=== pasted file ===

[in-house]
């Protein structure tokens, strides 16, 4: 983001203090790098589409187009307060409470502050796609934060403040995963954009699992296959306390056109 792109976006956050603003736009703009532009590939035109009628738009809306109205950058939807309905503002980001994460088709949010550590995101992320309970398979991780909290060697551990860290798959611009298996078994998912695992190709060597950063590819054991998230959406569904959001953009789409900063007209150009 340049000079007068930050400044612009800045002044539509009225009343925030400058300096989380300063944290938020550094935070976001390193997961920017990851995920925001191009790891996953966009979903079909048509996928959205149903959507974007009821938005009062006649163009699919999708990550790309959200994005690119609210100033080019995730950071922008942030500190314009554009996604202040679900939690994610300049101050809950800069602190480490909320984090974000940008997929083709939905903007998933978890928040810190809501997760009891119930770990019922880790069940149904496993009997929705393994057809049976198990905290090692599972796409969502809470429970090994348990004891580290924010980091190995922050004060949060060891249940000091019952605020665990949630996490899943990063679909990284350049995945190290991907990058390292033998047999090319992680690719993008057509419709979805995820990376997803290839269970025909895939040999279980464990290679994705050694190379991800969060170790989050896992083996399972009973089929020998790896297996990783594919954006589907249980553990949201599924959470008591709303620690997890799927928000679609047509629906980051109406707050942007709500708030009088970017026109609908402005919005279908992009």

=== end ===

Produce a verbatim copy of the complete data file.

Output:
[in-house]
């Protein structure tokens, strides 16, 4: 983001203090790098589409187009307060409470502050796609934060403040995963954009699992296959306390056109 792109976006956050603003736009703009532009590939035109009628738009809306109205950058939807309905503002980001994460088709949010550590995101992320309970398979991780909290060697551990860290798959611009298996078994998912695992190709060597950063590819054991998230959406569904959001953009789409900063007209150009 340049000079007068930050400044612009800045002044539509009225009343925030400058300096989380300063944290938020550094935070976001390193997961920017990851995920925001191009790891996953966009979903079909048509996928959205149903959507974007009821938005009062006649163009699919999708990550790309959200994005690119609210100033080019995730950071922008942030500190314009554009996604202040679900939690994610300049101050809950800069602190480490909320984090974000940008997929083709939905903007998933978890928040810190809501997760009891119930770990019922880790069940149904496993009997929705393994057809049976198990905290090692599972796409969502809470429970090994348990004891580290924010980091190995922050004060949060060891249940000091019952605020665990949630996490899943990063679909990284350049995945190290991907990058390292033998047999090319992680690719993008057509419709979805995820990376997803290839269970025909895939040999279980464990290679994705050694190379991800969060170790989050896992083996399972009973089929020998790896297996990783594919954006589907249980553990949201599924959470008591709303620690997890799927928000679609047509629906980051109406707050942007709500708030009088970017026109609908402005919005279908992009």